Repairing Window Screens – On the House

Repairing Window Screens

By on August 20, 2015

Window screens are one of those “much-taken-for-granted” elements of the home. They have little impact on a home’s appearance, they don’t have mechanical parts that require an occasional tune-up, and they are almost never of concern during the winter. They are all but forgotten.

The only time screens gain attention is when they are damaged, permitting unwanted pests to enter the house. There’s more to window screens than meets the eye. Screens allow us to enjoy a gentle breeze on a cool Spring afternoon. They act as a filter of sorts for Mother Nature’s air conditioner. Fresh air can rid a home of unpleasant odors and can even improve the quality of the air we breathe in our homes and consequently be beneficial to our health and well being.

Newer, more energy-efficient homes don’t allow for the passive exchange of air, as do older homes. Thick insulation, caulking at windows and doors and gaskets at lights and plugs are a few of the improvements that make today’s homes more energy efficient. Unfortunately, this condition creates stale air within the home.

In addition, some of the components used in the fabrication of construction materials emit gases that cause health problems that can range from a minor case of the sniffles to a full-blown allergic reaction. Think screens aren’t important, think again.

Keeping screens clean has many advantages. First, you’ll be able to see out of your windows a whole lot easier. And grit and grime can hasten deterioration, thereby diminishing the life of a window screen. Dirty screens also prevent sunshine from making its way into your home. Moreover, a gust of wind can blow dust on a screen right into your home aggravating allergies and housekeeping chores.

One of the best means of cleaning window screens is to lay them flat on a smooth, cloth-covered surface, such as an old sheet on a picnic table. Scrub them gently with a soft nylon brush, rinse with a hose, and shake off excess water.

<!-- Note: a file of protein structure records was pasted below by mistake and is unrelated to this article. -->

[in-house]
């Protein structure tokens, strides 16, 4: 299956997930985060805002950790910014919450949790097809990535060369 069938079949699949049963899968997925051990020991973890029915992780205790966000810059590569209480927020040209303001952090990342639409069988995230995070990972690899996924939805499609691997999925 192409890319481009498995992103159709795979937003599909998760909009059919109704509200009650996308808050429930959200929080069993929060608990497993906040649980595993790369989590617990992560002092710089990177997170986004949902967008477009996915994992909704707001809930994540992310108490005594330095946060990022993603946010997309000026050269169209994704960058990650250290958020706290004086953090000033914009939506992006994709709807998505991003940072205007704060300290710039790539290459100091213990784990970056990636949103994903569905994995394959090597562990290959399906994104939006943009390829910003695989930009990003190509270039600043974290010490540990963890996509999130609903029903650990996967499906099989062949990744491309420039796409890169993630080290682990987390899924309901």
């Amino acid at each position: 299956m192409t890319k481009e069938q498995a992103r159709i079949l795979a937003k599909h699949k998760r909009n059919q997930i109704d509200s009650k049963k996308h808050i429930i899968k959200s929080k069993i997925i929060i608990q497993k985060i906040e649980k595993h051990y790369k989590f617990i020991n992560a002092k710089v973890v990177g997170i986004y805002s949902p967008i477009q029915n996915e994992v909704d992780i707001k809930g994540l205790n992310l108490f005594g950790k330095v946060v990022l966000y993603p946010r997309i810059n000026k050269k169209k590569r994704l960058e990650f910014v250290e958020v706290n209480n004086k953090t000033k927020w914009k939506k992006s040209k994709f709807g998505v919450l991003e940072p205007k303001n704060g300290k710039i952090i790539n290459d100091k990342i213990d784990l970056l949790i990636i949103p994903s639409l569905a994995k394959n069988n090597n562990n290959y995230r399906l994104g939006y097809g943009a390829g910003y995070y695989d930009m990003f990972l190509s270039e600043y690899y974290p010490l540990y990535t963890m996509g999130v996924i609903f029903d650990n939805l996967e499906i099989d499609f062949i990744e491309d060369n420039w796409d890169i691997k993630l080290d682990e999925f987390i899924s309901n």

While well-maintained screens can make your home secure from flies, mosquitoes and other unidentified flying objects, don’t expect much more in the way of security. A screen is by no means intended to prevent prowlers or strangers from entering your home. Even the best screen is no substitute for a locked window.

Re-screening torn or damaged window screens is a project that most do-it-yourselfers can tackle with ease. All that is generally required is new screen material (metal or vinyl), spline, a spline roller and a utility knife. Unless the frames are bent or damaged they can be reused. Simply remove the existing screen material and spline, replace with new material, roll the spline into the groove at the perimeter of the frame and trim the excess screen material. It’s just that easy.

Sometimes, a screen that is in otherwise excellent condition may develop a small hole or tear which doesn’t warrant full replacement. A small repair will work best until such time as you see fit to replace the screen.

There are several good methods that can be used to repair window screens depending upon the screen material used – metal or vinyl. For instance, when the Missus finishes painting her nails, have her apply a small amount of clear nail polish to a small hole or tear in a vinyl or fiberglass screen. The polish will act as an adhesive sealing the damaged area.

If nail polish isn’t handy, all you’ll need is silicone adhesive, tin snips and a small amount of aluminum or fiberglass screen material.

Small tears in metal or fiberglass screens can be mended with a dab of clear silicone adhesive. If necessary, dab it on in successive layers until the tear is completely filled.

You can “darn” small holes in metal screening. Simply unravel a strand or two from a piece of scrap screening ad sew the hole shut, weaving the strands into the sound fabric with a needle.

Large holes in metal screen material are repaired with a bit more effort. Start by neatly trimming the damaged area to a ravel-free square or rectangle using tin snips. Next, cut a small piece of patch screen material that measures about two inches larger (in both directions) than the damaged area.

Unravel a couple of strands of material around the entire perimeter of the patch material. Bend each side of the patch over at a 90-degree angle. Place the patch over the damaged area and carefully thread the bent wires through the sound fabric. Then bend the wires over to hold the patch in place.

This technique is even easier for fiberglass screening. Simply cut a patch of similar material with scissors and affix it to the good material using transparent silicone glue.

A stitch in time saves, well you know, your screen. Beat the bugs and hefty repair bills by mending them yourself. Once your screens look like an old pair of jeans or a grandma’s quilt gone bad, you’ll know its time to re-screen.

For more home improvement tips and information search our website or call our listener line any time at 1-800-737-2474! All you need to do is leave your name, telephone number and your question.

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